‘The lamps are going out all over Europe’, said Edward Grey, the British Foreign Secretary at the time, and it was true. It was the start of the bloodiest war there had ever been, with over eight million lives lost (from both sides) during the next four and a half years.
On Monday, we were asked to turn off our lights for an hour at 10pm, and put a single candle in our windows in memory of the moment when Britain declared war on Germany at 11pm on August 4th, 1914.
Many people did so. I looked out about 10.30pm, and my whole street was in darkness, apart from candles flickering in some windows. Public buildings also had their lights turned off, including Tower Bridge in London, and the Houses of Parliament.
You may also have seen photos of the thousands of ceramic poppies at the Tower of London. The red poppy became a symbol of the 1st World War, because of the poppies that grew on the battlefields even in the midst of all the slaughter.
Why did a war that took place a hundred years ago have such an effect on today’s society? Maybe it was because everyone living today knows of a relative who served in that awful war. Some survived, but so many were killed. There are war memorials in every city and town, and in many villages and churches too, commemorating those who died. The UK lost over 700,000 men, about 100,000 more than died in the American Civil War, and of course all those men came from a much smaller area than the American states.
It’s said that every family was affected by the war in some way. My own immediate family lost one member, my grandfather’s youngest brother who was killed in 1918, aged only 20. We visited his grave about 4 years ago, the first members of his family ever to do so, as far as I know. Two other great uncles survived – one was gassed and had lung problems all his life, another was in a tank that was blown up – and lived with shrapnel in his body ever after (and, it was discovered in the 1950s, a bullet lodged near his heart too).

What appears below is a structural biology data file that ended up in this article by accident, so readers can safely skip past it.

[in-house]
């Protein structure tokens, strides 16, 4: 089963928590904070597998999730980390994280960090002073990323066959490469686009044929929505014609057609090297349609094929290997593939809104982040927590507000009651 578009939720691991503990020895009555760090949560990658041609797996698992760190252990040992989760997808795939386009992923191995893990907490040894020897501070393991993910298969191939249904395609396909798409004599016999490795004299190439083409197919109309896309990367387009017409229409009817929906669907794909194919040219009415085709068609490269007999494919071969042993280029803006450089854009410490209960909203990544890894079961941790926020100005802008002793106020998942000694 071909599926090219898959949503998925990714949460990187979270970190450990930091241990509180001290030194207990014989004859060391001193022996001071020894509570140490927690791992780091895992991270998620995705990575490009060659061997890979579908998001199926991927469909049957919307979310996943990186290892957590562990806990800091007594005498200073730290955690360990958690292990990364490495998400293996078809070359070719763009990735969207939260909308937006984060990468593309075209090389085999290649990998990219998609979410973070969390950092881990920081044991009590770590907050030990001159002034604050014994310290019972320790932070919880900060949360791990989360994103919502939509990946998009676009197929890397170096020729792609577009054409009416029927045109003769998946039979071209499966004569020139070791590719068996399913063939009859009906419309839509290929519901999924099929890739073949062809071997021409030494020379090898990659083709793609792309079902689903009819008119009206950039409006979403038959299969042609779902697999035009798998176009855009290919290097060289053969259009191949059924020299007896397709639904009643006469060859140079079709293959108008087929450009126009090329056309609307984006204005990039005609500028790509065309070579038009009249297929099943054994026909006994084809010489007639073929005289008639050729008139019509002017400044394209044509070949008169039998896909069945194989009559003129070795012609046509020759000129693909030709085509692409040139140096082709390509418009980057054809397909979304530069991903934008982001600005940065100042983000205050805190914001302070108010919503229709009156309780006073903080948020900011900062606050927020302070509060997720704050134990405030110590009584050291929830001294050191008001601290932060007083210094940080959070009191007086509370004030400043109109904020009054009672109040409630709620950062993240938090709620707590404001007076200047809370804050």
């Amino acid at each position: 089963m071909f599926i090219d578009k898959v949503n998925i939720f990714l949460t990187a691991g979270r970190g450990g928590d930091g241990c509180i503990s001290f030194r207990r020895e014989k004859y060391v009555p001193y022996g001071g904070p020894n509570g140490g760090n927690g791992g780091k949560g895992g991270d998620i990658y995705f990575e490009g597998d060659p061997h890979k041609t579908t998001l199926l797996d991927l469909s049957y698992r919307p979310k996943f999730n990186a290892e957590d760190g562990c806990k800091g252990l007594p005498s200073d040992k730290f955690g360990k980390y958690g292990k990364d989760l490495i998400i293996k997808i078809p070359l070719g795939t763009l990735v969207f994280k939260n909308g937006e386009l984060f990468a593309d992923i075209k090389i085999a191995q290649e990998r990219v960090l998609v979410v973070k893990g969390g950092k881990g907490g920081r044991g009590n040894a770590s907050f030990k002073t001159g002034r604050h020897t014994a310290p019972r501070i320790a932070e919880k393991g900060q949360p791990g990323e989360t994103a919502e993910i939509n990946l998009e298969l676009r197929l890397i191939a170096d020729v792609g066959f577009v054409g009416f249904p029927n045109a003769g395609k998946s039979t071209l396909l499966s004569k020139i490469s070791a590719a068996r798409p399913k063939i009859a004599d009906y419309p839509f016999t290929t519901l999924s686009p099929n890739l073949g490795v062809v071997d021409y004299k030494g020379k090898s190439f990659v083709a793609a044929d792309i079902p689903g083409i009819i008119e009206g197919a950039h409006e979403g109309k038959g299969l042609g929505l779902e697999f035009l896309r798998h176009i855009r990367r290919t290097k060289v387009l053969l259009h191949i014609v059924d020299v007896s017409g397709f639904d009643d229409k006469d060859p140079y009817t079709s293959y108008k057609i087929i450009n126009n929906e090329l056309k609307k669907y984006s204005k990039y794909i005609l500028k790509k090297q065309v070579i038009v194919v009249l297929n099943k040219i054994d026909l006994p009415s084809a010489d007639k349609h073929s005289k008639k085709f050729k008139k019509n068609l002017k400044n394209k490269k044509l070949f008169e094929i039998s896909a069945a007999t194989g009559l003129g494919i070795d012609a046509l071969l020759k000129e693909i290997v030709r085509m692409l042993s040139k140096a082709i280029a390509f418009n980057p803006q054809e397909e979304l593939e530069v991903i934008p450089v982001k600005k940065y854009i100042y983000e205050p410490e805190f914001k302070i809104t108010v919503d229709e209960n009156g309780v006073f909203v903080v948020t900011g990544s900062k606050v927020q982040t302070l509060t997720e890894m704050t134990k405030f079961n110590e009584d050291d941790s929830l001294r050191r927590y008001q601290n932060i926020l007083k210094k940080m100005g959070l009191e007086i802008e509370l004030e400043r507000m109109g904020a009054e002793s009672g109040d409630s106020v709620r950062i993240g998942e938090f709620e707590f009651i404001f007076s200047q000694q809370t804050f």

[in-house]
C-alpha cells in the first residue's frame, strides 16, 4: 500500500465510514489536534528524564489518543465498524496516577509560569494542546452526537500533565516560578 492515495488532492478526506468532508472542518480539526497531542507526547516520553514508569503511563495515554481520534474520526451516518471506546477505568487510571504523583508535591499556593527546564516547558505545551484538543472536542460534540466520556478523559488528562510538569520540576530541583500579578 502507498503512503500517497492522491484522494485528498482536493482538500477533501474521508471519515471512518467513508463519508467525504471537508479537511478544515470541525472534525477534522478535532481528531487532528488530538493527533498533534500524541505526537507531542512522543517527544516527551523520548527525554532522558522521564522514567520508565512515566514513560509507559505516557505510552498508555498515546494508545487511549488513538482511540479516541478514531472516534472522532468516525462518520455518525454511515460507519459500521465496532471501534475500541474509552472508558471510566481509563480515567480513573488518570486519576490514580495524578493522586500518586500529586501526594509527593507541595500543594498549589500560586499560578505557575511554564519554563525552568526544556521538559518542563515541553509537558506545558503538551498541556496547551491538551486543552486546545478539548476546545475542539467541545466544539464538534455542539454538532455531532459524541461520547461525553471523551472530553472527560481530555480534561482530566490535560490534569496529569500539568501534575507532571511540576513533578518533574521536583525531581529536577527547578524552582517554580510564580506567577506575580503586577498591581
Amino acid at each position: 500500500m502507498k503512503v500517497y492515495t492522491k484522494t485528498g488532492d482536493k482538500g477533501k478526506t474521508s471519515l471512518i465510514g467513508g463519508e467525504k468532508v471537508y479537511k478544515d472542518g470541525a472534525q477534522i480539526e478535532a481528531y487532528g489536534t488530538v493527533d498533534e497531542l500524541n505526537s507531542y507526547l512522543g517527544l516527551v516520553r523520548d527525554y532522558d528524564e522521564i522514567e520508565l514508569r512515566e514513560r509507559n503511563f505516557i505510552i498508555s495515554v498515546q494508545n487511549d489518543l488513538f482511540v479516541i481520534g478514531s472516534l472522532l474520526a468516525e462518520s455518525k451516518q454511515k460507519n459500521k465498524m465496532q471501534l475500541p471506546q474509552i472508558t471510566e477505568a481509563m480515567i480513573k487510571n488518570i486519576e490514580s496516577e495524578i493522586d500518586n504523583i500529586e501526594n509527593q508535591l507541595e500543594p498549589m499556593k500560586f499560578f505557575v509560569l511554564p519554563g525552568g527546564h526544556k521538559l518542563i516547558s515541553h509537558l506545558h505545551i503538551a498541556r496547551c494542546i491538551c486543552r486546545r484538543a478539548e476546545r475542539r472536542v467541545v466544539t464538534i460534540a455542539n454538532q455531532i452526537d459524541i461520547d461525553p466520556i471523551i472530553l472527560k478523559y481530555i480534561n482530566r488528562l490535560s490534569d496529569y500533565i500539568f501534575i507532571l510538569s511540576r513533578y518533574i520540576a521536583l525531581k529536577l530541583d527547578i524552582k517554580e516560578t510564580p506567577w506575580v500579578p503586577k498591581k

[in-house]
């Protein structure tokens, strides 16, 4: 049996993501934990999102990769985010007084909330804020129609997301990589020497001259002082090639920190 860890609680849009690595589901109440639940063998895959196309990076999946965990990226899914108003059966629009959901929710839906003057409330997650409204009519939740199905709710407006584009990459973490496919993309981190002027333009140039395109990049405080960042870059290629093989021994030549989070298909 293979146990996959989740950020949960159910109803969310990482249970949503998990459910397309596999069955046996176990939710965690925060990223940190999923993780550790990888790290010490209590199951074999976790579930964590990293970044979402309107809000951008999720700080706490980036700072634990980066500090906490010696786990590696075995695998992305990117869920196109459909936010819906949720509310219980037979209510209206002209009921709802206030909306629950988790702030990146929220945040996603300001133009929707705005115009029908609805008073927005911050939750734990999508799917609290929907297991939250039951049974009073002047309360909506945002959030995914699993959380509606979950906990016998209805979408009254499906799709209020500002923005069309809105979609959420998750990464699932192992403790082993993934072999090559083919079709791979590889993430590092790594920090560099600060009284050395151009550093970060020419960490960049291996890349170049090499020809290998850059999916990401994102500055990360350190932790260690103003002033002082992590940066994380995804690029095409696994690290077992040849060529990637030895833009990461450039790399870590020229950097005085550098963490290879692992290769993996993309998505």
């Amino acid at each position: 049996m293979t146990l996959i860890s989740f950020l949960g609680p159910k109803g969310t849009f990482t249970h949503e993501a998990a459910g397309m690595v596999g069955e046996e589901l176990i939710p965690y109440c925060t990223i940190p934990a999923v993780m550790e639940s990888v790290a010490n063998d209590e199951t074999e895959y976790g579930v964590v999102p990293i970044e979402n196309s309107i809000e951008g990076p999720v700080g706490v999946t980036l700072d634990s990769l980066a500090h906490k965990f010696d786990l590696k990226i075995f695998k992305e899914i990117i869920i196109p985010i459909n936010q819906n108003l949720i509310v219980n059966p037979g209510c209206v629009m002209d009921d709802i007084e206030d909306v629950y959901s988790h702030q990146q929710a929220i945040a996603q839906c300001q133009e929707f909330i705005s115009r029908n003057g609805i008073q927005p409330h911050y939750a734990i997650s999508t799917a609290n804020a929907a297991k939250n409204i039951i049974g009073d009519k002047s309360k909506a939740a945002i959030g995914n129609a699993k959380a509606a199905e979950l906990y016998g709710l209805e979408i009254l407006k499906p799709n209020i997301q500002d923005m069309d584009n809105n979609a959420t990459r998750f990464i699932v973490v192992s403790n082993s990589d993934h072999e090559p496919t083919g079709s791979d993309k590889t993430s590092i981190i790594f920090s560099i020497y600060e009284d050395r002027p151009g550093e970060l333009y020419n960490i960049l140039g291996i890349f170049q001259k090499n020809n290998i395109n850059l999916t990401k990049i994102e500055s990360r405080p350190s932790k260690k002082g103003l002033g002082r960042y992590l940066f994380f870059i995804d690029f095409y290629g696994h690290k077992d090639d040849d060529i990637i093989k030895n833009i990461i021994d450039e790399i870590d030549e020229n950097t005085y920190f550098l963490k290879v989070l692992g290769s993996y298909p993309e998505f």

I’ve been to many of the 1st World War battlefields, and also to some of the hundreds of war cemeteries that are scattered throughout France and Belgium, some large, some small with maybe 100 or so graves. Most poignant are the many graves marked ‘A Soldier of the Great War’, which contain bodies that could not be identified. On the walls of the large cemeteries at Tyne Cot (in Belgium) and Thiepval (in the Somme area), as well as the Menin Gate in Ypres, are inscribed the thousands of names of those who have no known grave, whose bodies were never identified – or in some cases, never even found.
What has all this to do with writing? Nothing, really, except that I have read novels (and seen movies) that purport to show this war e.g. the pretty young nurse meeting the injured soldier, etc – you know the kind of thing – sanitized, romantized, and so far removed from the reality.
Sebastian Faulks’ Birdsong has become a classic with his description of trench warfare, but, if you want to know what it was really like, read The Mad Game (William’s Story) by Chris Cherry. It’s not an easy read, but it really does portray the horrors faced by the men who fought from the trenches. You can read my review here – and Chris’ response too. I don’t know Chris personally, but in my opinion, he got right.